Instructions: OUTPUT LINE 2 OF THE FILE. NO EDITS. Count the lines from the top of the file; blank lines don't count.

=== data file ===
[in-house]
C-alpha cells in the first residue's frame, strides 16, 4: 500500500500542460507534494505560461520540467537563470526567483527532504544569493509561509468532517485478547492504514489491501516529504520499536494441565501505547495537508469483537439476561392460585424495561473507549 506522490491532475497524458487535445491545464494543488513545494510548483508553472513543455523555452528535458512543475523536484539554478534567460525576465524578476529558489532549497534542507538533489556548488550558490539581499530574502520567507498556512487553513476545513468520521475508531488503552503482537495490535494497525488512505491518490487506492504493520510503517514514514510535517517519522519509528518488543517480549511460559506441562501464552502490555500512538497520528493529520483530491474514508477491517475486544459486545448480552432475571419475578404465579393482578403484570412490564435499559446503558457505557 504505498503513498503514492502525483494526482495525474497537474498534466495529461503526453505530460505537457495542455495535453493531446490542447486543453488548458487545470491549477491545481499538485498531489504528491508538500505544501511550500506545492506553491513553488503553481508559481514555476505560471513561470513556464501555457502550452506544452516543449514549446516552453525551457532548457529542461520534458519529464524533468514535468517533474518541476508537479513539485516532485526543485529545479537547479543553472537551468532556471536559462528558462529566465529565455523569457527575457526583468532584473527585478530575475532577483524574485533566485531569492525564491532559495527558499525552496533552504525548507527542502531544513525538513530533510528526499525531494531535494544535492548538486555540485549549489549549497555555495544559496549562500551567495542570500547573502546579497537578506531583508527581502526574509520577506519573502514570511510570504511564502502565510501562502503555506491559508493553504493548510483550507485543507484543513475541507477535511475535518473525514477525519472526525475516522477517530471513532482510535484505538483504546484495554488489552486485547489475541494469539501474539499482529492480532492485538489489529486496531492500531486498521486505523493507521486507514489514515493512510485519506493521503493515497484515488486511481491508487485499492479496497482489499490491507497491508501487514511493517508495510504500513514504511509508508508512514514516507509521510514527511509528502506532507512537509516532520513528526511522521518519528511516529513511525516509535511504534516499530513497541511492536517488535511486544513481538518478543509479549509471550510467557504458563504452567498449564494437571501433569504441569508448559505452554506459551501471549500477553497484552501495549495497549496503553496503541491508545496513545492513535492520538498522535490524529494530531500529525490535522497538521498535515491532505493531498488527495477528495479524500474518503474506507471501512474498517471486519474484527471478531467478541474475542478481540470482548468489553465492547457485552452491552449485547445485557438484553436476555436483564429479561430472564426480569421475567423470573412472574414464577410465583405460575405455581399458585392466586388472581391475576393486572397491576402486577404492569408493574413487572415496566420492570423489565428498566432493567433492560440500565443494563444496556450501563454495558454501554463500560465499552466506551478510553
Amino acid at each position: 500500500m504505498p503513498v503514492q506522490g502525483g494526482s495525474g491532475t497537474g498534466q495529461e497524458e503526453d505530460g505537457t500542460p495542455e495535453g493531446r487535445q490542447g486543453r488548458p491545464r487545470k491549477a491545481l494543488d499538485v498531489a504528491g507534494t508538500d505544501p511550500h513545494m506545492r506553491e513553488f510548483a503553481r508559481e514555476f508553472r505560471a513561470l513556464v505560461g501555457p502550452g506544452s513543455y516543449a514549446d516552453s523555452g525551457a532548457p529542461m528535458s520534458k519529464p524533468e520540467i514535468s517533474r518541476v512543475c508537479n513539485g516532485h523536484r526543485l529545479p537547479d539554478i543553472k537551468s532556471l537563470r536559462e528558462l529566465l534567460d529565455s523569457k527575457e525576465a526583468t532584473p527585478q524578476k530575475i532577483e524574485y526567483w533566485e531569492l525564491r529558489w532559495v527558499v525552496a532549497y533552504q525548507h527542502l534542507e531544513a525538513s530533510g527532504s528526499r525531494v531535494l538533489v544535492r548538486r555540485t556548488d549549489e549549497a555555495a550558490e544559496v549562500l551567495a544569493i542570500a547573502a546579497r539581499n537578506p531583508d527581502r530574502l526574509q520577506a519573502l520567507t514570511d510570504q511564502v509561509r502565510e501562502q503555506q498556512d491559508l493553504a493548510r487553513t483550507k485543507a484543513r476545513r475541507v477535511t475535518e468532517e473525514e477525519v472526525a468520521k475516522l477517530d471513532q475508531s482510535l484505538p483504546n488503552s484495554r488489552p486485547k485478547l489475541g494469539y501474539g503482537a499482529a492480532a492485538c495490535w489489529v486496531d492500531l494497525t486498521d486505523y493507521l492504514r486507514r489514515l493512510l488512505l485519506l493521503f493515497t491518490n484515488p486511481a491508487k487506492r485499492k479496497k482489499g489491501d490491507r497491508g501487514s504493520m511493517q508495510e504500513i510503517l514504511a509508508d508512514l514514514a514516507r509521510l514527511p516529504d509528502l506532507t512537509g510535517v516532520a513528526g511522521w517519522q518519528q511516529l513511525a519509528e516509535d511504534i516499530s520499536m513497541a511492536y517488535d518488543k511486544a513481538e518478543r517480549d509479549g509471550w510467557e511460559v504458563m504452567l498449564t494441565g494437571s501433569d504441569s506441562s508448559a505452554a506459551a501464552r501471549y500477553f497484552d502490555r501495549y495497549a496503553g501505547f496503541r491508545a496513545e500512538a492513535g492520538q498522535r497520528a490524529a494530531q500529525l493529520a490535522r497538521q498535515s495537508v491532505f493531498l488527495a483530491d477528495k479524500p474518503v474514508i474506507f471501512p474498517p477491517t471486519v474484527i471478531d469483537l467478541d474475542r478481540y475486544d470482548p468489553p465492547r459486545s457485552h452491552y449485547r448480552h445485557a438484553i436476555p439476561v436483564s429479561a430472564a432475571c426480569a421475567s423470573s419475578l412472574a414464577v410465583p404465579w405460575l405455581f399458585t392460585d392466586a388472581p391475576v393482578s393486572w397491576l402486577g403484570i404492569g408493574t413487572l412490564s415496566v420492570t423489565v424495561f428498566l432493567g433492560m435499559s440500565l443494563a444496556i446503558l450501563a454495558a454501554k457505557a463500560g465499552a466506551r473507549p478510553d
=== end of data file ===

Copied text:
C-alpha cells in the first residue's frame, strides 16, 4: 500500500500542460507534494505560461520540467537563470526567483527532504544569493509561509468532517485478547492504514489491501516529504520499536494441565501505547495537508469483537439476561392460585424495561473507549 506522490491532475497524458487535445491545464494543488513545494510548483508553472513543455523555452528535458512543475523536484539554478534567460525576465524578476529558489532549497534542507538533489556548488550558490539581499530574502520567507498556512487553513476545513468520521475508531488503552503482537495490535494497525488512505491518490487506492504493520510503517514514514510535517517519522519509528518488543517480549511460559506441562501464552502490555500512538497520528493529520483530491474514508477491517475486544459486545448480552432475571419475578404465579393482578403484570412490564435499559446503558457505557 504505498503513498503514492502525483494526482495525474497537474498534466495529461503526453505530460505537457495542455495535453493531446490542447486543453488548458487545470491549477491545481499538485498531489504528491508538500505544501511550500506545492506553491513553488503553481508559481514555476505560471513561470513556464501555457502550452506544452516543449514549446516552453525551457532548457529542461520534458519529464524533468514535468517533474518541476508537479513539485516532485526543485529545479537547479543553472537551468532556471536559462528558462529566465529565455523569457527575457526583468532584473527585478530575475532577483524574485533566485531569492525564491532559495527558499525552496533552504525548507527542502531544513525538513530533510528526499525531494531535494544535492548538486555540485549549489549549497555555495544559496549562500551567495542570500547573502546579497537578506531583508527581502526574509520577506519573502514570511510570504511564502502565510501562502503555506491559508493553504493548510483550507485543507484543513475541507477535511475535518473525514477525519472526525475516522477517530471513532482510535484505538483504546484495554488489552486485547489475541494469539501474539499482529492480532492485538489489529486496531492500531486498521486505523493507521486507514489514515493512510485519506493521503493515497484515488486511481491508487485499492479496497482489499490491507497491508501487514511493517508495510504500513514504511509508508508512514514516507509521510514527511509528502506532507512537509516532520513528526511522521518519528511516529513511525516509535511504534516499530513497541511492536517488535511486544513481538518478543509479549509471550510467557504458563504452567498449564494437571501433569504441569508448559505452554506459551501471549500477553497484552501495549495497549496503553496503541491508545496513545492513535492520538498522535490524529494530531500529525490535522497538521498535515491532505493531498488527495477528495479524500474518503474506507471501512474498517471486519474484527471478531467478541474475542478481540470482548468489553465492547457485552452491552449485547445485557438484553436476555436483564429479561430472564426480569421475567423470573412472574414464577410465583405460575405455581399458585392466586388472581391475576393486572397491576402486577404492569408493574413487572415496566420492570423489565428498566432493567433492560440500565443494563444496556450501563454495558454501554463500560465499552466506551478510553